The Case of Southern Thailand (Executive Summary)
From The Contested Corners of Asia: Subnational Conflict and International Development Assistance.
Aid agencies aiming to address the subnational conflict in the Deep South confront a difficult, entrenched situation. The structure of the Thai state, including its regional economic disparities, highly centralized governance, and ethnic nationalism is a cause of many of the problems experienced in the Deep South and a barrier to future transformation. Enduring inequalities continue to feed a sense of resentment among many Malay Muslims and foster a violent response on the part of a small minority of them. This report looks at development assistance to the area since the re-eruption of violence in 2004, focusing on internationally-funded initiatives. The report asks: Is there a meaningful role for aid if there is no transition to peace underway? How can international aid effectively address critical issues in a highly constrained, politically-sensitive environment? The report draws on new data, including a large perception survey, locality case studies, a stocktaking of aid, and key informant interviews. The report also utilizes official statistics, violence data, and previous studies of southern Thailand.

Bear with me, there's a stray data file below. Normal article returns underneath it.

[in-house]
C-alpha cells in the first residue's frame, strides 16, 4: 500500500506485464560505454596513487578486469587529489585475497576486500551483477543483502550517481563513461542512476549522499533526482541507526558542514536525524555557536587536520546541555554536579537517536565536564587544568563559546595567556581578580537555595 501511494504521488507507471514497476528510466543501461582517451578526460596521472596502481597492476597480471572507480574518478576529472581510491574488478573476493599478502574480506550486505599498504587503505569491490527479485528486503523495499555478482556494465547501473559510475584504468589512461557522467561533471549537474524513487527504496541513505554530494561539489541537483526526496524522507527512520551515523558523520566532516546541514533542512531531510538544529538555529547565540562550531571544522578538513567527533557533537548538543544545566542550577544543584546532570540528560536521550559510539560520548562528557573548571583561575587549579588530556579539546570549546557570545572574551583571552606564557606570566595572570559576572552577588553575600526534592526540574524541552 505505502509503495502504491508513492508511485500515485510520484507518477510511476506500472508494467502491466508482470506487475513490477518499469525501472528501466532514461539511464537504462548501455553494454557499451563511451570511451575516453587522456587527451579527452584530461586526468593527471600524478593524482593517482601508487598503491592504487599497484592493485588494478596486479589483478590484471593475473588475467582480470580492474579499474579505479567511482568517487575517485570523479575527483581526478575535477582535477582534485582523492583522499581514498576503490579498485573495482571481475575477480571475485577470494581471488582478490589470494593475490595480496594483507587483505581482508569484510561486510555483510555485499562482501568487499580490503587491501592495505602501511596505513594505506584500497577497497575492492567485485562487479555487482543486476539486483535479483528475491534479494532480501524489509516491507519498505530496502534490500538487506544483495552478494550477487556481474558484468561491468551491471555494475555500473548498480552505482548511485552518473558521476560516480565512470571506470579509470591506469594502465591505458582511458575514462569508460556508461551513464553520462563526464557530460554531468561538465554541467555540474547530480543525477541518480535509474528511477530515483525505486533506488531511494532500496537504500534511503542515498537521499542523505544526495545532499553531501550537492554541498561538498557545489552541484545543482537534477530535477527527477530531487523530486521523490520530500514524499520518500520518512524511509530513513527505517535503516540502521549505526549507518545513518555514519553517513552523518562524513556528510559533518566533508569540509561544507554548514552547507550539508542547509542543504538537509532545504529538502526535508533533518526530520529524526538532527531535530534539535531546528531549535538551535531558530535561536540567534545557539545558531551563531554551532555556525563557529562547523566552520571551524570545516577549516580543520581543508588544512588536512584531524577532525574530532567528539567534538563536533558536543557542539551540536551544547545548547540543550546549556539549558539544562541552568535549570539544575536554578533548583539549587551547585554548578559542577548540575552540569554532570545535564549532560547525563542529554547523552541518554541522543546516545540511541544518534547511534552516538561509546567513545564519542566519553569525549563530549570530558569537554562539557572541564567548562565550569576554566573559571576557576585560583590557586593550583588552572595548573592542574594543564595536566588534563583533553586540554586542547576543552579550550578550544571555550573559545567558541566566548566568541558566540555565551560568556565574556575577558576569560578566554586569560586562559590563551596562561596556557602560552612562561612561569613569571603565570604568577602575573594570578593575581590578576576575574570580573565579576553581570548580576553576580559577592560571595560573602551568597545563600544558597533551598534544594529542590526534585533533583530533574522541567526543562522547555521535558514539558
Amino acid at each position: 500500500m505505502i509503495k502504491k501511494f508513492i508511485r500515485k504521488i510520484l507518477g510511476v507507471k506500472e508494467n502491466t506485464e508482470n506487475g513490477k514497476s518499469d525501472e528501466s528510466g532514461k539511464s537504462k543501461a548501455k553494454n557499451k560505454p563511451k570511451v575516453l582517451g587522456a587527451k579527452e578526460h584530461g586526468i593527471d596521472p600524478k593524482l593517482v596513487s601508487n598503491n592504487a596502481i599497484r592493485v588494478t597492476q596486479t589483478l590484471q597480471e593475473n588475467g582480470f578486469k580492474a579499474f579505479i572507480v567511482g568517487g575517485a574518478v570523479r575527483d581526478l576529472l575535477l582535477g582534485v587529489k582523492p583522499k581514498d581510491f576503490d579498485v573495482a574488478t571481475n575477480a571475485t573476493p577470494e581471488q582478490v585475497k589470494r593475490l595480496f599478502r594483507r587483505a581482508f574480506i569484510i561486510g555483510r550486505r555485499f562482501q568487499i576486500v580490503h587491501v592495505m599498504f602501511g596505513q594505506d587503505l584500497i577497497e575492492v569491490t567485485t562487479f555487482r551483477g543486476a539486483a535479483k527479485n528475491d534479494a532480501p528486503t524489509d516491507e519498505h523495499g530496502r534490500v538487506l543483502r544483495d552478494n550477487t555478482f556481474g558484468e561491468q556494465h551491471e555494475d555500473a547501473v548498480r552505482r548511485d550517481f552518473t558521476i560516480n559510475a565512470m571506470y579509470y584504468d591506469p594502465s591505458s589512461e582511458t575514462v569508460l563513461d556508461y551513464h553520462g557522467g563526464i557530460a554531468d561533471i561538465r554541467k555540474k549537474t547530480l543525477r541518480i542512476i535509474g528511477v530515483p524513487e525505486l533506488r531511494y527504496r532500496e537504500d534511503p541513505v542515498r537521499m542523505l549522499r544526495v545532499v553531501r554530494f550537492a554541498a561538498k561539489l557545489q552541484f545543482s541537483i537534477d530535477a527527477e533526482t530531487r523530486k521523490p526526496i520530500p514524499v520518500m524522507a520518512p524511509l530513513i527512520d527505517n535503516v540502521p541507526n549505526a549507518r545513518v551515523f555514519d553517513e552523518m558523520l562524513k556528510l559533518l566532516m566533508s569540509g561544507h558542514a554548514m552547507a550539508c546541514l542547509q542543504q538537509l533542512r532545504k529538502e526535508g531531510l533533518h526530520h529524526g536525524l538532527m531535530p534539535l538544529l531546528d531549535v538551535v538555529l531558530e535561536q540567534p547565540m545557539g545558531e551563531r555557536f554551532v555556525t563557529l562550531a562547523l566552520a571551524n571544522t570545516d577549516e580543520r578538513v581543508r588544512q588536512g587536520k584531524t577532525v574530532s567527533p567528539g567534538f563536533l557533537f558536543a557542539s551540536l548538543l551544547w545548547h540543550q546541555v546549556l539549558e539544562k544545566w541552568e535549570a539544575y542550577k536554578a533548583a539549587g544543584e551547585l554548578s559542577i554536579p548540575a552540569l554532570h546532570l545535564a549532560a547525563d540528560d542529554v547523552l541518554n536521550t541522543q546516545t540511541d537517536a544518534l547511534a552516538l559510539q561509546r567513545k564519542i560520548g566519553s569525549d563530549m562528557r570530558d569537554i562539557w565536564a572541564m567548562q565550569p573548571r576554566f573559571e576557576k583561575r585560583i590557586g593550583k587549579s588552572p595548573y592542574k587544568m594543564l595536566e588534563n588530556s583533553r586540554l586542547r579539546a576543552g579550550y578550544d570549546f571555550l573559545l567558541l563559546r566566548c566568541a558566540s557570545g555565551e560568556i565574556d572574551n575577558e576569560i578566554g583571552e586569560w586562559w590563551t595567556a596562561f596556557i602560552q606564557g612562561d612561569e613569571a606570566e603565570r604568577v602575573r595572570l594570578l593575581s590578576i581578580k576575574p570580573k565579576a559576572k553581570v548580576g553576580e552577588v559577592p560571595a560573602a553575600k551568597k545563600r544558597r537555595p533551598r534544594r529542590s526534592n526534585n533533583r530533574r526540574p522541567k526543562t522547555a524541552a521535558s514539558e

HIGHLIGHTS ACROSS ASIA
The State of Conflict and Violence in Asia: Five Surprising Takeaways
October 18, 2017
The Asia Foundation Releases New Report on Armed Conflict, Aid, and Development in Myanmar
October 17, 2017
2017 Lotus Leadership Awards in New York City Honor Amartya Sen and Henry Luce Foundation
October 16, 2017
Thomson Reuters Highlights New Conflict Report
October 13, 2017